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Cloning existing win7 installation onto new SSD

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February 11, 2011 5:24:43 PM

Hey guys,

The title says it all really! I'm considering upgrading to an SSD, but would rather do without the hassle of rebuilding my windows environment from scratch. I figure for the most part, that this should be no different than the normal backup/restore procedure - image my existing drive, and restore onto the new SSD. It's a while since i've done anything like that (like, years) but i'm assuming it should be a simple matter of following the instructions which come with Acronis. I've already gone through the process of enabling AHCI in bios, after having first changed the appropriate reg key to avoid BSOD and trigger driver installation in windows, so that i'll be getting max possible performance after migration.

The only potential wrinkle in the process, and the reason i'm making this thread, is related to the MBR. Originally, my system had just one physical drive in it - a 160gb wd - with a single partition. XP was installed on this partition. Then, i bought a new HD and installed windows 7 on it. I kept the xp install for the time being in case 7 gave me any problems, but ultimately decided to do away with it and go with win7 exclusively. I can't remember exactly what i did, but there was some usage of bootrec (i think it's called that) in the win7 recovery console. Anyway, what i ended up with, was a bootloader with just one entry - windows 7.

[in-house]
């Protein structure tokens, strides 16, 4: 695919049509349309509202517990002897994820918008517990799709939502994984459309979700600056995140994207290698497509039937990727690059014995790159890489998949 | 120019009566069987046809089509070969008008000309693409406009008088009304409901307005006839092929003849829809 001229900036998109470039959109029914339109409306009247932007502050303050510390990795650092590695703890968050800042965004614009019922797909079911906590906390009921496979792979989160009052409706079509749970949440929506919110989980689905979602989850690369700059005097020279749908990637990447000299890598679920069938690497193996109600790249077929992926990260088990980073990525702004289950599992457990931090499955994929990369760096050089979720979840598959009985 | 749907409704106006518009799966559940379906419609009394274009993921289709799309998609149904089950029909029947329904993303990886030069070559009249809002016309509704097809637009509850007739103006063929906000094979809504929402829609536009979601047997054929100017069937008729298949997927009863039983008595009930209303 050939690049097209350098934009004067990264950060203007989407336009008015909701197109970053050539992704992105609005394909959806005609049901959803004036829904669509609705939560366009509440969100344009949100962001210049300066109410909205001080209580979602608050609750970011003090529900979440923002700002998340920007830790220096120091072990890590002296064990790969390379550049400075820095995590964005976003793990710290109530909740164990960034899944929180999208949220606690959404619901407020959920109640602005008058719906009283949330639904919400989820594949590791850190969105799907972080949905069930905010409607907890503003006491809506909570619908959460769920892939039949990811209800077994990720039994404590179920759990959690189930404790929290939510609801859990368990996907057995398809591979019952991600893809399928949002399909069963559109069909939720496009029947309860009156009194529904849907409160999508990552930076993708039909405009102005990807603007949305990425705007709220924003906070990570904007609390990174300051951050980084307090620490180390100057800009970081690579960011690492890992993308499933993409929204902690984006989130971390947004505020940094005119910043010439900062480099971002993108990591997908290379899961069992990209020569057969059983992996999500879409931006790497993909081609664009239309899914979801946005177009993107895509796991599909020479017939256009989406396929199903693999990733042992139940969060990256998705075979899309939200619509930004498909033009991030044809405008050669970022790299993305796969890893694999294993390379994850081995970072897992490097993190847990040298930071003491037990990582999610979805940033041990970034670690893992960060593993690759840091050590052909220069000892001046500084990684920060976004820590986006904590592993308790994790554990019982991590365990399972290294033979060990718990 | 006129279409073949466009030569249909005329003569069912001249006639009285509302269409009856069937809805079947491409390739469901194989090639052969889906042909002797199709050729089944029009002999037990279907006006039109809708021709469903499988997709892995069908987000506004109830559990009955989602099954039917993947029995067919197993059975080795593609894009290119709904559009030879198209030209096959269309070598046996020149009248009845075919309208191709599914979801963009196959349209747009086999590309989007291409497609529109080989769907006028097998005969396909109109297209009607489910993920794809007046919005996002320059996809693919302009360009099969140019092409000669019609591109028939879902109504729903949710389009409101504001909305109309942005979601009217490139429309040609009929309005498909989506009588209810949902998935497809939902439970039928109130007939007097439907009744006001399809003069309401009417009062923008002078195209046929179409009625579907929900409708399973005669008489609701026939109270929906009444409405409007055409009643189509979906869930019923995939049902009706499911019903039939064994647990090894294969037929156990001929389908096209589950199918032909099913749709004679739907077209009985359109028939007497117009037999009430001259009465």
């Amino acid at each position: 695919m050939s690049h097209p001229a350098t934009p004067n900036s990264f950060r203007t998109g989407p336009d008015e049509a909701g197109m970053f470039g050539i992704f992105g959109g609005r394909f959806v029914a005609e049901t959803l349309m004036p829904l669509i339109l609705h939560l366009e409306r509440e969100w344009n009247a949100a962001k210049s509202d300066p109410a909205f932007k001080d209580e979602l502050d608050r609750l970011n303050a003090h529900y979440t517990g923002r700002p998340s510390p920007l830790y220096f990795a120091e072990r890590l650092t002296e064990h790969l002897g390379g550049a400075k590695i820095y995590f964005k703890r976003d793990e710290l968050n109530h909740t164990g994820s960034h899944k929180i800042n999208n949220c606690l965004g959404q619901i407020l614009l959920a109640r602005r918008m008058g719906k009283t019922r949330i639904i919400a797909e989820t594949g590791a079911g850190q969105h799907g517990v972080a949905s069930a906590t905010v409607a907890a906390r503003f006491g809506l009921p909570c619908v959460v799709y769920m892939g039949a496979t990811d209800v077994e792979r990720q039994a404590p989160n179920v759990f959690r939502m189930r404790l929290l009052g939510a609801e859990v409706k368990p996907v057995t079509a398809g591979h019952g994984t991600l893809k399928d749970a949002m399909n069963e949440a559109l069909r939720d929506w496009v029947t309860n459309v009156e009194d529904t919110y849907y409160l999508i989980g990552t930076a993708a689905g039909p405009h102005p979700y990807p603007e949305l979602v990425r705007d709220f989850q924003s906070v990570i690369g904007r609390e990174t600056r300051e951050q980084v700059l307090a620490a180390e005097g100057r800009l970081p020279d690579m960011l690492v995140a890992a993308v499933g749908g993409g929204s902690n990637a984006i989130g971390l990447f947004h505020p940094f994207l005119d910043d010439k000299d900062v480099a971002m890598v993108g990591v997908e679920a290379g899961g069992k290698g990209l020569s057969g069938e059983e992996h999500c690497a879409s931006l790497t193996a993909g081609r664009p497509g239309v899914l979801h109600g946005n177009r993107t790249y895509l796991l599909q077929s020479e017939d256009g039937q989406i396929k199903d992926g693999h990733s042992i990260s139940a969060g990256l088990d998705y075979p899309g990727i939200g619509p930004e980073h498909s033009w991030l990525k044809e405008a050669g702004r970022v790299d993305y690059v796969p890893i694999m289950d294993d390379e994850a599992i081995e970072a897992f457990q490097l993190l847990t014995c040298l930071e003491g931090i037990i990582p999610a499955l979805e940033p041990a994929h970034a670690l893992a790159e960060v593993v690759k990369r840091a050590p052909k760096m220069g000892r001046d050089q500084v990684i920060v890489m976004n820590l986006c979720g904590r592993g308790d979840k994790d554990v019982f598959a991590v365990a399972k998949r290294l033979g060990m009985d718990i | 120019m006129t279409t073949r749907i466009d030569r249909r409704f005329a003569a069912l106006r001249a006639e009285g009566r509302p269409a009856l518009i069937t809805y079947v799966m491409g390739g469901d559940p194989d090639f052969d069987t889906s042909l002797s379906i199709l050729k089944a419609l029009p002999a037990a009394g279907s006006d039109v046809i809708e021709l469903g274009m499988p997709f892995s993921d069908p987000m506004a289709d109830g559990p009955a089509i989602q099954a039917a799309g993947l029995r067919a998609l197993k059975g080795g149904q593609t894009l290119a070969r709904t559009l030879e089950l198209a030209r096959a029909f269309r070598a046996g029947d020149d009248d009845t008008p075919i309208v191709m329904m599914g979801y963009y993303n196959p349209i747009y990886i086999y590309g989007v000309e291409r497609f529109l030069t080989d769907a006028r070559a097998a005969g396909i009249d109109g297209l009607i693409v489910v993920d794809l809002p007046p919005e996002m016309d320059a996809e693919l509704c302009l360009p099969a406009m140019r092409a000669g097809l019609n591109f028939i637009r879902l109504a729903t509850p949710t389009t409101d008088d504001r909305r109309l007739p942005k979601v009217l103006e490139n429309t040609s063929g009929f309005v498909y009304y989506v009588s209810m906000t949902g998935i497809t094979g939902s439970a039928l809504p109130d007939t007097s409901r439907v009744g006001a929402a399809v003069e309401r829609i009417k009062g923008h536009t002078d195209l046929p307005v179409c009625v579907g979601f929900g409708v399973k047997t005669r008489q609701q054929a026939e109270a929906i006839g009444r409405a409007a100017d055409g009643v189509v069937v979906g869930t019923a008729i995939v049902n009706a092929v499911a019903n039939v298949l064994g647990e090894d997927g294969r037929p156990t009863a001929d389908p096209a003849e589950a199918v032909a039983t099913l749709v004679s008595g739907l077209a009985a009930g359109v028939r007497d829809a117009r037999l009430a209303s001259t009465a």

A few days ago, by sheer chance ended up fiddling with the boot priority of my hard drives in bios. I noticed that if i selected my windows 7 drive as the first boot HD, the system would not boot. It would post, then i'd just get a little winking cursor. No message about "no bootable media installed" or anything like that - literally nothing at all happened. If i change my HD boot order so that the OLD winxp drive is first on the list, i get my bootloader back.

Now, the way i understand all this is as follows: each drive as a boot sector, which tells it how to boot the OS installed on that particular drive (or not if it has no os installed). One of your physical drives also contains a master boot record, which examines the partition table to determine which one to boot, and then hands control off to the boot record of that partition. Therefore, what i'm guessing has happened here, is that my master boot record remains on the old windows xp drive, even though it no longer contains an operating system.

So my question is really, how do i sort out this god awful mess in relation to migrating my current environment to a new physical drive? :D  Obviously i'd like to keep the old drive - i will reformat it after getting everything up and running on the SSD. Do i need to try and rebuild the MBR of my win7 drive so that my system just boots straight into win7 on this drive? Will the MBR be cloned as part of the imaging process? Is it best just to wait til after i've cloned the disk onto the SSD then rebuild it's own MBR in the win 7 recover console?

If you got this far, you have my sincerest thanks! I am extremely grateful for any help you can provide

Cheers
Simon
a c 154 G Storage
February 11, 2011 6:08:24 PM

In the past, I have cloned a hard drive to a SSD using acronis with no issues at all.